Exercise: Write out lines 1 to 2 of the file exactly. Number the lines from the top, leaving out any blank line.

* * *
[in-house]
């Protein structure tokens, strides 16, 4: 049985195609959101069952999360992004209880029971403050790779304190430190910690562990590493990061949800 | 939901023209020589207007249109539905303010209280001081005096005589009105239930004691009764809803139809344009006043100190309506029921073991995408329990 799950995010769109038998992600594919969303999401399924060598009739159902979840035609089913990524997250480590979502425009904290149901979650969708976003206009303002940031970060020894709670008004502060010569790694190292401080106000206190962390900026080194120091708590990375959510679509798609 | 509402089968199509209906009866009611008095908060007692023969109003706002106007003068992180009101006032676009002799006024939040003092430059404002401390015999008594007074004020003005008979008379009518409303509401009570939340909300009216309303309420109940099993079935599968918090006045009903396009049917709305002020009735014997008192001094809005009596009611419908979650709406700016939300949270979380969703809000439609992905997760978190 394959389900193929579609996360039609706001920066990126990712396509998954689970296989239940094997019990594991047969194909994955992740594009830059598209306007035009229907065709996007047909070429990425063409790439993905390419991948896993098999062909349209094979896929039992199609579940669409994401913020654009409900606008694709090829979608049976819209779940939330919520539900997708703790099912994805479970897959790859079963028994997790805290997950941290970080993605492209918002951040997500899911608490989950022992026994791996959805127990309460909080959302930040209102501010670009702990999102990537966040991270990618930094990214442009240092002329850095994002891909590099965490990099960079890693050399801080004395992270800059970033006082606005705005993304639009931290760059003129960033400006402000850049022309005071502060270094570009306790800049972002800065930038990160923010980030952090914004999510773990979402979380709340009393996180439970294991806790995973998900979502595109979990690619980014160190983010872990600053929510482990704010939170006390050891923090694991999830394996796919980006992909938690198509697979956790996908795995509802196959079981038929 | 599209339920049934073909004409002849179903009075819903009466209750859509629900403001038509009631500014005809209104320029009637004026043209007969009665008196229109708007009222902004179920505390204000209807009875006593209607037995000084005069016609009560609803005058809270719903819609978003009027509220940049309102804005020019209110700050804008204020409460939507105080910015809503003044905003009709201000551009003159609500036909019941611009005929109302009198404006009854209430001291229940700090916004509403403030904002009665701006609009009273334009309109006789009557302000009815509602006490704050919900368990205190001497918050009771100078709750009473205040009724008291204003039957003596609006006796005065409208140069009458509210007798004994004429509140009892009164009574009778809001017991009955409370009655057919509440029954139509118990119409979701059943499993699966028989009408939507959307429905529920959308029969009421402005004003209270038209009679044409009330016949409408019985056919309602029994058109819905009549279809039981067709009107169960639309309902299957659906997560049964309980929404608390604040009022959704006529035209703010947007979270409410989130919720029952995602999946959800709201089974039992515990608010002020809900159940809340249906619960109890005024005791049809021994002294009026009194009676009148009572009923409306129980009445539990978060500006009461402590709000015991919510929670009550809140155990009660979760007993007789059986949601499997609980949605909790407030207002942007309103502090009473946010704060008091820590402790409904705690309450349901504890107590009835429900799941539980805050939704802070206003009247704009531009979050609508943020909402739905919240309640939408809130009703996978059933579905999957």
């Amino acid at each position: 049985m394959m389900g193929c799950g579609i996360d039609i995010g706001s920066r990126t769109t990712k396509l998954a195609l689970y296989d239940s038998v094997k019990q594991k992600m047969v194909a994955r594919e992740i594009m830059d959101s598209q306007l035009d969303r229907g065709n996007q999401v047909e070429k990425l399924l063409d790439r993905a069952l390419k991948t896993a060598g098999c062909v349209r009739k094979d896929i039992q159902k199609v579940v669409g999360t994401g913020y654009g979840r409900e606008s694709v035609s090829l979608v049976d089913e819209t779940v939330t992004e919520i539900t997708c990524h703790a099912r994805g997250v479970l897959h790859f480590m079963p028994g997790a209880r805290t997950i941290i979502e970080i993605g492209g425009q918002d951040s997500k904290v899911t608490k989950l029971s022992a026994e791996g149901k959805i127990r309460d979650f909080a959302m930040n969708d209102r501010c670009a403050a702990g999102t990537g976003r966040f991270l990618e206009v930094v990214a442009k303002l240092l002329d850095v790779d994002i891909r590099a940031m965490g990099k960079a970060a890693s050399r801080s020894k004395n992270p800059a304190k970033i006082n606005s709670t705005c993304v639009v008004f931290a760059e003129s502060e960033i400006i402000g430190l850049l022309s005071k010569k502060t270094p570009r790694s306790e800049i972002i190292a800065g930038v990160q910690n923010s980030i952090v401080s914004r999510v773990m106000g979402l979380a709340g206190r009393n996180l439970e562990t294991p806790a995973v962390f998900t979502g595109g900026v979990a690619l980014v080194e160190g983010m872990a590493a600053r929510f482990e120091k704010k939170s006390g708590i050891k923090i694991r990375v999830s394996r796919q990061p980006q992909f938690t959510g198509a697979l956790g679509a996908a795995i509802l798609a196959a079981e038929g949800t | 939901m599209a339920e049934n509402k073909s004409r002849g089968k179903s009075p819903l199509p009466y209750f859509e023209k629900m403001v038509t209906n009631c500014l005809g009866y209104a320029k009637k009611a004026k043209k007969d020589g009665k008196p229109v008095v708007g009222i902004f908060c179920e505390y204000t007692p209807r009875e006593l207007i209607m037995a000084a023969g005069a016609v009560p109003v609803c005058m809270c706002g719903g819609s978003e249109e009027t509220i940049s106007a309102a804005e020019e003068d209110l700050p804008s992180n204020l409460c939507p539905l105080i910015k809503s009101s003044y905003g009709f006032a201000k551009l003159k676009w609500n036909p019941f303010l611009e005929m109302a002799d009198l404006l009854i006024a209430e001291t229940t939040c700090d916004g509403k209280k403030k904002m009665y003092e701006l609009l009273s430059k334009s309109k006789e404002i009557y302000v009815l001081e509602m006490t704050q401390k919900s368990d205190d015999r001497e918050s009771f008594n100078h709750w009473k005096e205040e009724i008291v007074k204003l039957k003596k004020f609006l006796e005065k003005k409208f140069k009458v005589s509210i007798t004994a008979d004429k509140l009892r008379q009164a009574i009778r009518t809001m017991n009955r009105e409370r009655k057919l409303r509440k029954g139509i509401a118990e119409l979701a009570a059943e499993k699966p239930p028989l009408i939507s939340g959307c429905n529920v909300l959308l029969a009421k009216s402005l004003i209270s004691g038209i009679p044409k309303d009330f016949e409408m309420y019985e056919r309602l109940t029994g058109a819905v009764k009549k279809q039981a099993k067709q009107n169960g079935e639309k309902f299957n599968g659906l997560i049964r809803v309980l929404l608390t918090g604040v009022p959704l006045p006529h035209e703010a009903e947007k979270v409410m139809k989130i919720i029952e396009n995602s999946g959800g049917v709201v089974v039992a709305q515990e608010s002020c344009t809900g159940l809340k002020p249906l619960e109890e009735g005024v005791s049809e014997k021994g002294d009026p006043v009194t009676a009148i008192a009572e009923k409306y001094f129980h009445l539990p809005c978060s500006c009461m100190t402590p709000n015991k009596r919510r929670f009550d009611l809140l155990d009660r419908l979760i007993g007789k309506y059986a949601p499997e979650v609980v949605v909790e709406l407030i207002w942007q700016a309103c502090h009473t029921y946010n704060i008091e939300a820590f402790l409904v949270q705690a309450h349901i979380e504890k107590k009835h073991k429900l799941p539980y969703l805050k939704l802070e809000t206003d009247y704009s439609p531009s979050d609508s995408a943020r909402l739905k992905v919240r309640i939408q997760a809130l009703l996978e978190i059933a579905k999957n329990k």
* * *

[in-house]
């Protein structure tokens, strides 16, 4: 049985195609959101069952999360992004209880029971403050790779304190430190910690562990590493990061949800 | 939901023209020589207007249109539905303010209280001081005096005589009105239930004691009764809803139809344009006043100190309506029921073991995408329990 799950995010769109038998992600594919969303999401399924060598009739159902979840035609089913990524997250480590979502425009904290149901979650969708976003206009303002940031970060020894709670008004502060010569790694190292401080106000206190962390900026080194120091708590990375959510679509798609 | 509402089968199509209906009866009611008095908060007692023969109003706002106007003068992180009101006032676009002799006024939040003092430059404002401390015999008594007074004020003005008979008379009518409303509401009570939340909300009216309303309420109940099993079935599968918090006045009903396009049917709305002020009735014997008192001094809005009596009611419908979650709406700016939300949270979380969703809000439609992905997760978190 394959389900193929579609996360039609706001920066990126990712396509998954689970296989239940094997019990594991047969194909994955992740594009830059598209306007035009229907065709996007047909070429990425063409790439993905390419991948896993098999062909349209094979896929039992199609579940669409994401913020654009409900606008694709090829979608049976819209779940939330919520539900997708703790099912994805479970897959790859079963028994997790805290997950941290970080993605492209918002951040997500899911608490989950022992026994791996959805127990309460909080959302930040209102501010670009702990999102990537966040991270990618930094990214442009240092002329850095994002891909590099965490990099960079890693050399801080004395992270800059970033006082606005705005993304639009931290760059003129960033400006402000850049022309005071502060270094570009306790800049972002800065930038990160923010980030952090914004999510773990979402979380709340009393996180439970294991806790995973998900979502595109979990690619980014160190983010872990600053929510482990704010939170006390050891923090694991999830394996796919980006992909938690198509697979956790996908795995509802196959079981038929 | 599209339920049934073909004409002849179903009075819903009466209750859509629900403001038509009631500014005809209104320029009637004026043209007969009665008196229109708007009222902004179920505390204000209807009875006593209607037995000084005069016609009560609803005058809270719903819609978003009027509220940049309102804005020019209110700050804008204020409460939507105080910015809503003044905003009709201000551009003159609500036909019941611009005929109302009198404006009854209430001291229940700090916004509403403030904002009665701006609009009273334009309109006789009557302000009815509602006490704050919900368990205190001497918050009771100078709750009473205040009724008291204003039957003596609006006796005065409208140069009458509210007798004994004429509140009892009164009574009778809001017991009955409370009655057919509440029954139509118990119409979701059943499993699966028989009408939507959307429905529920959308029969009421402005004003209270038209009679044409009330016949409408019985056919309602029994058109819905009549279809039981067709009107169960639309309902299957659906997560049964309980929404608390604040009022959704006529035209703010947007979270409410989130919720029952995602999946959800709201089974039992515990608010002020809900159940809340249906619960109890005024005791049809021994002294009026009194009676009148009572009923409306129980009445539990978060500006009461402590709000015991919510929670009550809140155990009660979760007993007789059986949601499997609980949605909790407030207002942007309103502090009473946010704060008091820590402790409904705690309450349901504890107590009835429900799941539980805050939704802070206003009247704009531009979050609508943020909402739905919240309640939408809130009703996978059933579905999957």